Collagen is a major component of the newly synthesized pericellular microenvironment of chondrocytes. Collagen types II, IX, and XI are synthesized and assembled into higher ordered complexes by a mechanism in which type XI collagen plays a role in nucleation of new fibrils, and in limiting fibril diameter. This study utilizes a cell line derived from the Swarm rat chondrosarcoma that allows the accumulation and assembly of pericellular matrix. Immunofluorescence and atomic force microscopy were used to assess early intermediates of fibril formation. Results indicate that this cell line synthesizes and secretes chondrocyte-specific pericellular matrix molecules including types II, IX, and XI collagen and is suitable for the study of newly synthesized collagen matrix under the experimental conditions used. AFM data indicate that small fibrils or assemblies of microfibrils are detectable and may represent precursors of the ~20 nm thin fibrils reported in cartilage. Treatment with hyaluronidase indicates that the dimensions of the small fibrils may be dependent upon the presence of hyaluronan within the matrix. This study provides information on the composition and organization of the newly synthesized extracellular matrix that plays a role in establishing the material properties and performance of biological materials such as cartilage.
PMCID: PMC2842207  PMID: 18496861
cartilage; collagen; extracellular matrix; immunofluorescence; atomic force microscopy; chondrocyte; microfibril
8.  Expression, Purification, and Refolding of Recombinant Collagen α1(XI) Amino Terminal Domain Splice Variants 
The amino terminal domain of collagen type XI α1 chain is a noncollagenous structure that is essential for the regulation of fibrillogenesis in developing cartilage. The amino terminal domain is alternatively spliced at the mRNA level, resulting in proteins expressed as splice variants. These splice variants, or isoforms, have unique distribution in growing tissues, alluding to distinct roles in development. We report here a rapid and straightforward method for expression, purification and in vitro folding of recombinant collagen XI isoforms α1(XI) NTD[p7] and α1(XI) NTD[p6b+7]. The recombinant isoforms were expressed in Escherichia coli as bacterial inclusion bodies. Unfolded carboxy terminal polyhistidine tagged proteins were purified via nickel affinity chromatography and refolded with specific protocols optimized for each isoform. Purity was assessed by SDS-PAGE and correct secondary structure by a comparison of circular dichroism data with that obtained for Npp. Protein expression and purification of the recombinant collagen XI splice variants will allow further studies to elucidate the structure and molecular interactions with components of the extracellular matrix. This research will clarify the mechanism of collagen XI mediated regulation of collagen fibrillogenesis.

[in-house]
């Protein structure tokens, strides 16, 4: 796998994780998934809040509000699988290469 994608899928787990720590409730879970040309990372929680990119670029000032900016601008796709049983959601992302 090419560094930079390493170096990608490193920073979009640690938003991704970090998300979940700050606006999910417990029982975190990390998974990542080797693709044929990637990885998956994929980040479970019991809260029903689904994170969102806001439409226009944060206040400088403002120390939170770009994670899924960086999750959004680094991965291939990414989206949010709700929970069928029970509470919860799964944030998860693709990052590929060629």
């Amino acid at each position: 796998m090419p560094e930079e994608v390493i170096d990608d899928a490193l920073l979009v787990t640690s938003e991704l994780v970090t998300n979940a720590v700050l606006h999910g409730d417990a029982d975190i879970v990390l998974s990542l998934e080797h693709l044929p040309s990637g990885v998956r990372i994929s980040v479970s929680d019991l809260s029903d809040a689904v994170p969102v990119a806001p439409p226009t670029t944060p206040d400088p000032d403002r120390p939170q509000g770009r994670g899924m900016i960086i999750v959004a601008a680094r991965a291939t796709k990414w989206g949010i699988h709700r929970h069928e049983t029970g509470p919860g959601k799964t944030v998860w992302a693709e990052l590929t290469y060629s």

PMCID: PMC2713663  PMID: 17166742
9.  A LysR-Type Regulator, CidR, Is Required for Induction of the Staphylococcus aureus cidABC Operon 
Journal of Bacteriology  2005;187(17):5893-5900.
The Staphylococcus aureus cidABC and lrgAB operons have been shown to regulate murein hydrolase activity and affect antibiotic tolerance. The cid operon enhances murein hydrolase activity and antibiotic sensitivity, whereas the lrg operon inhibits these processes. Based on these findings and the structural similarities of the cidA and lrgA gene products to the bacteriophage holin family of proteins, we have proposed that the cid and lrg operons encode holin- and antiholin-like proteins, respectively, that function to control the murein hydrolase activity produced by the bacteria. Analysis of cid operon transcription revealed the presence of two transcripts, one spanning all three cid genes and whose expression is induced by growth in the presence of acetic acid and the other spanning cidB and cidC only that is produced in a sigma B-dependent manner. The cidABC operon lies immediately downstream from the cidR gene, encoding a potential LysR-type transcriptional regulator. In this study, we demonstrate that cidR is involved in the regulation of cidABC expression. Northern blot analyses revealed that the cidR gene product positively regulates cidABC expression by increasing transcription in the presence of acetic acid produced as a result of the metabolism of glucose. As expected for an operon that encodes a positive effector of murein hydrolase activity, the upregulation of cidABC expression resulted in increased murein hydrolase activity produced by these cells. Furthermore, it was demonstrated that antibiotic tolerance and stationary-phase survival of S. aureus are affected by the cidR gene. Taken together, these results demonstrate that the cidR gene product functions as a transcriptional activator of cidABC transcription in response to acetic acid accumulation in the growth medium.
PMCID: PMC1196168  PMID: 16109930

Results 1-9 (9)